The ukulele has had a few builders working with some of these same ideas, but with a small body instrument, I personally don't hear any advantage for all the extra work involved. This could be a lengthy discussion because of all the different ideas used. Excellent quality Sitka spruce bracing is very hard to beat when it comes to stiffness, weight, longevity, and availability. And remember this, the braces do not make the sound, they only help to regulate and support the top wood which does make the sound. All things being equal in weight and size when carbon fiber or spruce bracing is used, for me spruce wins.

Rick Turner
08-05-2012, 06:58 AM
I would ask a simple question, "Why?" The impedance matching concept of the Kasha system has been pretty much debunked. This idea that different parts of the top can be coupled in frequency dependent ways to the bridge just doesn't seem to hold up to either Chladni pattern or laser interferometry pattern analysis. That is NOT to say that different parts of the top do not respond in different ways at different frequencies, but the idea of coupling bass strings in one way and treble in another doesn't seem to work.

And I agree re. the Smallman sound...think banjo...and re. Spruce, though I like Adirondack for the slight stiffness to weight advantage...and since I have a fantastic source for it.

I'm also getting fantastic results with some 60 year old recycled redwood that was fencing up at Stanford U.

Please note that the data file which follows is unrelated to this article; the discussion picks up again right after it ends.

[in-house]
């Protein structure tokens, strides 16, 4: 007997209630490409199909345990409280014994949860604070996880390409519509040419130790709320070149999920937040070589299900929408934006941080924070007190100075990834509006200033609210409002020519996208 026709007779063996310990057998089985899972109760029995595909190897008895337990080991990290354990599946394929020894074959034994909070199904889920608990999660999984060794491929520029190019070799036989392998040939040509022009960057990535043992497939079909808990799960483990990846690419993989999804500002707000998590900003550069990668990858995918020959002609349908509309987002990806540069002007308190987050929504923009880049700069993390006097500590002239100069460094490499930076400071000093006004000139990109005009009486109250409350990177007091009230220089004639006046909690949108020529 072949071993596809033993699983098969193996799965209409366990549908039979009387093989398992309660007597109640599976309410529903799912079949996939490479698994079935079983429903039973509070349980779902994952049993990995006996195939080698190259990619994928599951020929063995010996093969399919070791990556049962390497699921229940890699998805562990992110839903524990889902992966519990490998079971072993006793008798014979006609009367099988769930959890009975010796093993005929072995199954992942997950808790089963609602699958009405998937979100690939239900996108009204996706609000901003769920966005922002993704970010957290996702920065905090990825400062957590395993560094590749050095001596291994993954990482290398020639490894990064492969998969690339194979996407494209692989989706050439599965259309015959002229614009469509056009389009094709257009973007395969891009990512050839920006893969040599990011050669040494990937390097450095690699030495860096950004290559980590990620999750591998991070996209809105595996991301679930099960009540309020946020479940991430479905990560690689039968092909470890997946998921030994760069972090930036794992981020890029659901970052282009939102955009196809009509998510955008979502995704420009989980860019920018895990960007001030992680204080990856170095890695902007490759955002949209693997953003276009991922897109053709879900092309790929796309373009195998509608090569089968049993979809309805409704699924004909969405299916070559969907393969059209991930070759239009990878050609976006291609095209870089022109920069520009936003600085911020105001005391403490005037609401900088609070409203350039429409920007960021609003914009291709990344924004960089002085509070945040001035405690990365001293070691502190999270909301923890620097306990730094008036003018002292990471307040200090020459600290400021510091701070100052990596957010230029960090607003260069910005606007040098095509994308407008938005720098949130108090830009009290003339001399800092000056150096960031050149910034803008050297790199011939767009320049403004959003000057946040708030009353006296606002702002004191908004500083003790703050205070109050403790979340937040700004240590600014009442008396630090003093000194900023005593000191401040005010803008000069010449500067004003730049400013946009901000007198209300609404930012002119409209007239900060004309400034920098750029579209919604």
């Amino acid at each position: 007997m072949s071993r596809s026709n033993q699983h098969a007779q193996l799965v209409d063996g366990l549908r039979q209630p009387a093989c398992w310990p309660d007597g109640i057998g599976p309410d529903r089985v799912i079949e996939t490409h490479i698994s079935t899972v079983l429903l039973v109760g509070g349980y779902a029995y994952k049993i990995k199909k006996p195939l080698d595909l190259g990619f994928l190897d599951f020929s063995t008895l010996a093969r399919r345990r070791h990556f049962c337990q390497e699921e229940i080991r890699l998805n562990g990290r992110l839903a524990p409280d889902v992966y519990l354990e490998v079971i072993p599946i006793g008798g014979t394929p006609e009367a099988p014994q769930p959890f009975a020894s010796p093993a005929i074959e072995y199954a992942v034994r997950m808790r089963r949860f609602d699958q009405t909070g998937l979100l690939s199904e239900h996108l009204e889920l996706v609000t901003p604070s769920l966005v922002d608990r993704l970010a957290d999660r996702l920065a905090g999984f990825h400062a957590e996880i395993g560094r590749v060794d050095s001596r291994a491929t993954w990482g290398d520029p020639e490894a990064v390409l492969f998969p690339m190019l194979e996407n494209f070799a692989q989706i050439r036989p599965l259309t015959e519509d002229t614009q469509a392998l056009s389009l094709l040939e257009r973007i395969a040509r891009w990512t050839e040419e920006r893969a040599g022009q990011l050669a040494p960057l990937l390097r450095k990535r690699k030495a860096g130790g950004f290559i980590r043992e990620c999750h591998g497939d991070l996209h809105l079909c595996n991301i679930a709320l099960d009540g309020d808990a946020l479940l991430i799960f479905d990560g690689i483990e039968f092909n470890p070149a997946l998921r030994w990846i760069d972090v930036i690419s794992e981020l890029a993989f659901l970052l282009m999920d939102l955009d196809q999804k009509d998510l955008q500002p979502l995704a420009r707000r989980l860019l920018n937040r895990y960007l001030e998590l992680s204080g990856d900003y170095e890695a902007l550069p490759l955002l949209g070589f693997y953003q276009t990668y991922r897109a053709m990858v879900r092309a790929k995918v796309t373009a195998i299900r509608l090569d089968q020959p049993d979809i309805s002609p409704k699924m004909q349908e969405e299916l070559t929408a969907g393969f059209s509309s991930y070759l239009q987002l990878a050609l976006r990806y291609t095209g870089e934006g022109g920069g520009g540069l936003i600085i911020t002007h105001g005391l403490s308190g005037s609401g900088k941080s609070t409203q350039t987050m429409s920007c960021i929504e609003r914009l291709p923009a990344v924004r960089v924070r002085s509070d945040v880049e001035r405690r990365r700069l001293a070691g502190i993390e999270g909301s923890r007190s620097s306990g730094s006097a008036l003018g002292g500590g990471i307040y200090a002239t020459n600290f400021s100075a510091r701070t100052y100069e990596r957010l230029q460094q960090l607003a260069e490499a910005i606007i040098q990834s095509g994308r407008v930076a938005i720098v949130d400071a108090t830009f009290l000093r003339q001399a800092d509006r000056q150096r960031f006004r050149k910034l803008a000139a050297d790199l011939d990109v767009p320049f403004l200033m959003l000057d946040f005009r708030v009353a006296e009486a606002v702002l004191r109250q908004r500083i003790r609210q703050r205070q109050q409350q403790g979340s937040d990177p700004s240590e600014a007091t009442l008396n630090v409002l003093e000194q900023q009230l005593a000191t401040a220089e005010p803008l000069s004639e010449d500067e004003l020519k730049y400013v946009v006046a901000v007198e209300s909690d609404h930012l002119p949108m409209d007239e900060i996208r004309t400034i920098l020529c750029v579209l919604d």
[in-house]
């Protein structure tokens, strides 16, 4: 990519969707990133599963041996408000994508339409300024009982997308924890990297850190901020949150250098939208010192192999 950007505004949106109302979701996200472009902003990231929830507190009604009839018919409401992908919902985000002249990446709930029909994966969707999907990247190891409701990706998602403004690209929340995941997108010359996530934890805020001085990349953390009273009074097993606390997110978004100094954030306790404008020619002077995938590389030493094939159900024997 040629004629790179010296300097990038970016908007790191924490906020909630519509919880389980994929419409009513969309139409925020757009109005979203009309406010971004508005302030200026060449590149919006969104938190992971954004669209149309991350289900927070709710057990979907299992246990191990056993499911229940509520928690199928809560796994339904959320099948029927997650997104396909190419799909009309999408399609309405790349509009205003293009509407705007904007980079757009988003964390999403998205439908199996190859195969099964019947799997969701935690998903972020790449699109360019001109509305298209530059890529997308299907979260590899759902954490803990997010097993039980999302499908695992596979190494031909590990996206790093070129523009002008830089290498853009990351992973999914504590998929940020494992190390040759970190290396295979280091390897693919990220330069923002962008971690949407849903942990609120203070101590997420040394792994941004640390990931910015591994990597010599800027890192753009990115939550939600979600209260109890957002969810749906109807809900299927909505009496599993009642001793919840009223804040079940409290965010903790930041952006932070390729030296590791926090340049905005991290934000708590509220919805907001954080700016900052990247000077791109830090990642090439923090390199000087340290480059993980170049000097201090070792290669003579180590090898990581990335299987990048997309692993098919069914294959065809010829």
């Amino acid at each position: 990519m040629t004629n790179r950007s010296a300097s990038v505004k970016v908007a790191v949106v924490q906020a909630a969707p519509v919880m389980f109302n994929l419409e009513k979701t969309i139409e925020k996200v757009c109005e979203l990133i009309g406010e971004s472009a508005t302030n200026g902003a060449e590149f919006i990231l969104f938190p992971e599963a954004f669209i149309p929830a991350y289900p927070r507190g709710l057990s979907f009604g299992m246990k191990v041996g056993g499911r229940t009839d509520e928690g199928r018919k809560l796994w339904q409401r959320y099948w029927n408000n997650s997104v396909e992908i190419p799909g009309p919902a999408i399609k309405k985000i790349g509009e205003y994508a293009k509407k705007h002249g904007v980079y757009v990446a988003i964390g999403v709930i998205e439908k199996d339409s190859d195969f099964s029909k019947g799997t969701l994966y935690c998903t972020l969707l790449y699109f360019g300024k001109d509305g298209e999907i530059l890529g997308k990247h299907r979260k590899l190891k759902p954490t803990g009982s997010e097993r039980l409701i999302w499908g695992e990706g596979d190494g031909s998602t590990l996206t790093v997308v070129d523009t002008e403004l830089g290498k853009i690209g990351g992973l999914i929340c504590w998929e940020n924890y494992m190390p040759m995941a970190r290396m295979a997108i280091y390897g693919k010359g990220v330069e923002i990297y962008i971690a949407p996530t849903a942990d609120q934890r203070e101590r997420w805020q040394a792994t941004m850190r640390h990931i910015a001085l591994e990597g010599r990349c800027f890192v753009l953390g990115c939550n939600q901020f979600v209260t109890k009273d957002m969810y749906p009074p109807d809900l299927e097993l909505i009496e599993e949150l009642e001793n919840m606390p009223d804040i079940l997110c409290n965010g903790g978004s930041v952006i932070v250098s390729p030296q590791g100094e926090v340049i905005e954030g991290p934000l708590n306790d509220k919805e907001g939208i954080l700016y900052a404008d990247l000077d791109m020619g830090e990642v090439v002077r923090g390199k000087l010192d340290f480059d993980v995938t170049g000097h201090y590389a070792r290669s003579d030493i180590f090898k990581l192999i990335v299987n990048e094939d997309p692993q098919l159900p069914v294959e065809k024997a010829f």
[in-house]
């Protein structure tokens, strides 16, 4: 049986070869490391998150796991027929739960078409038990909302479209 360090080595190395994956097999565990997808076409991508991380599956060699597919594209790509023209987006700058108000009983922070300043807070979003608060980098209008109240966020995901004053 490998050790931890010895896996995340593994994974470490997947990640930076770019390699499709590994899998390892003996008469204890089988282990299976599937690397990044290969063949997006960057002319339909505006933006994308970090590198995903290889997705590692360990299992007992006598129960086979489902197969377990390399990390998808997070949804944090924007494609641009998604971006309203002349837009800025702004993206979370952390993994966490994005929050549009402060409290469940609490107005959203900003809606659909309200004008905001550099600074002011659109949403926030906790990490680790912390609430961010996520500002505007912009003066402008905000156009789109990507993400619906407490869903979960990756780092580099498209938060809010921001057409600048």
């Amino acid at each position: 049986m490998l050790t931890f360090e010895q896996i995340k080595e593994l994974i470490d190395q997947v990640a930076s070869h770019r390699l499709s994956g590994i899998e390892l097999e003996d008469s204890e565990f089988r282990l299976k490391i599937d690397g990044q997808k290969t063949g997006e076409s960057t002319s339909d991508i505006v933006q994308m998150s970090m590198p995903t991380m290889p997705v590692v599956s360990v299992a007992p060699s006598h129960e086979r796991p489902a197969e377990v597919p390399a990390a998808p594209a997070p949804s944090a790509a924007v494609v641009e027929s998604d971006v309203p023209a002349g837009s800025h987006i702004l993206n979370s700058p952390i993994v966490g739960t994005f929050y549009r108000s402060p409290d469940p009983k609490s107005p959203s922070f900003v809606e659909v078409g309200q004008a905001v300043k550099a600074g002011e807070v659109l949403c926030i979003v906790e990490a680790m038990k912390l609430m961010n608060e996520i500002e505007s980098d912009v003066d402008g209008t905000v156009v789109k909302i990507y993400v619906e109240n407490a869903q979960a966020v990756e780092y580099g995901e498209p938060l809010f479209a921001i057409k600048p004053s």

Next I get to try out some truly unusual wood from a giant sequoia that started growing 2,700 years ago and was 292 feet tall and 30 feet in diameter when it fell in the late 1960s up in the Sierras. It's the lightest wood next to balsa that I've ever handled.

oudin
08-05-2012, 02:08 PM
I have a daft question, but this would appear to be an appropriate place to ask it:

Has anyone ever experimented with alternatives to wood for bracing? Such as carbon-composites or ultra-light honeycomb materials? It seems to me that the holy grail of bracing is light weight combined with rigidity and strength. Surely there are much better alternatives to wood.

I enjoy the discussion that this stimulates even if it can be repetetive. I have messed with carbon fiber, balsa, Nomex and various stuff. I do not hold the idea of there being a holy grail of bracing in that one may prefer the "lesser" instrument. The lattice top guitars are a perfect example of this. They are louder, more sensitive, and have more sustain than traditional bracing systems. There is no doubt of this. But many people still prefer the traditional guitar. Another example could be the ukulele itself. Many of the tonal aims of the ukulele builder could be very easily acheived by building instruments with larger bodies, longer scale lengths, and more strings. But then it wouldn't sound like an ukulele. But I am all for (and in love with) the persuit of an ideal performance within the desired parameters. The appropriate place I see for unique bracing options is the opportunity to use woods that would otherwise perform poorly or not at all. Mya Moe often uses woods that would not perform well under normal circumstances. Without knowing exactly what techniques they use, they certainly get creative. I see a tremendous potential for carbon, nomex, etc. in these areas.